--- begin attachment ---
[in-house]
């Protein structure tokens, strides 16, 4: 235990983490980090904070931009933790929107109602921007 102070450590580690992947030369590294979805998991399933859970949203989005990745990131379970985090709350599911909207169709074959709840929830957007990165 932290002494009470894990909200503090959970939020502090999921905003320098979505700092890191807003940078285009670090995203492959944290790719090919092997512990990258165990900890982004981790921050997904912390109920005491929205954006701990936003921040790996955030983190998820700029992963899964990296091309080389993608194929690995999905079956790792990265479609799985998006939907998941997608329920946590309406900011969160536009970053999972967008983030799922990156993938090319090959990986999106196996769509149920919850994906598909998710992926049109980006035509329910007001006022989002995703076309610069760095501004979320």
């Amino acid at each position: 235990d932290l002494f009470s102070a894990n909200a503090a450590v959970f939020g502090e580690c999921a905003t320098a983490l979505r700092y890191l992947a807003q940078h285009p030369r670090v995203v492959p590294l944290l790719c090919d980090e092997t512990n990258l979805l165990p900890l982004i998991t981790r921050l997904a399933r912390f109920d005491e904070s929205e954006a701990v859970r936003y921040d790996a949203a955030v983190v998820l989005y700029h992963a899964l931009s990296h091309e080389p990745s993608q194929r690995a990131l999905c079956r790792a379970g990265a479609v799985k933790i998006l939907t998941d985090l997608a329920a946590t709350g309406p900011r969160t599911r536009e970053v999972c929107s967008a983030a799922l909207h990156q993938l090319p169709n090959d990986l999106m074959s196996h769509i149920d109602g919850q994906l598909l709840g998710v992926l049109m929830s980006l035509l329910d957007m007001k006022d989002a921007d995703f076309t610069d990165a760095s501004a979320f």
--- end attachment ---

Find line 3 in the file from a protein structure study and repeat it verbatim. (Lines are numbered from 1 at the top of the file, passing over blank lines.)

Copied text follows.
């Amino acid at each position: 235990d932290l002494f009470s102070a894990n909200a503090a450590v959970f939020g502090e580690c999921a905003t320098a983490l979505r700092y890191l992947a807003q940078h285009p030369r670090v995203v492959p590294l944290l790719c090919d980090e092997t512990n990258l979805l165990p900890l982004i998991t981790r921050l997904a399933r912390f109920d005491e904070s929205e954006a701990v859970r936003y921040d790996a949203a955030v983190v998820l989005y700029h992963a899964l931009s990296h091309e080389p990745s993608q194929r690995a990131l999905c079956r790792a379970g990265a479609v799985k933790i998006l939907t998941d985090l997608a329920a946590t709350g309406p900011r969160t599911r536009e970053v999972c929107s967008a983030a799922l909207h990156q993938l090319p169709n090959d990986l999106m074959s196996h769509i149920d109602g919850q994906l598909l709840g998710v992926l049109m929830s980006l035509l329910d957007m007001k006022d989002a921007d995703f076309t610069d990165a760095s501004a979320f």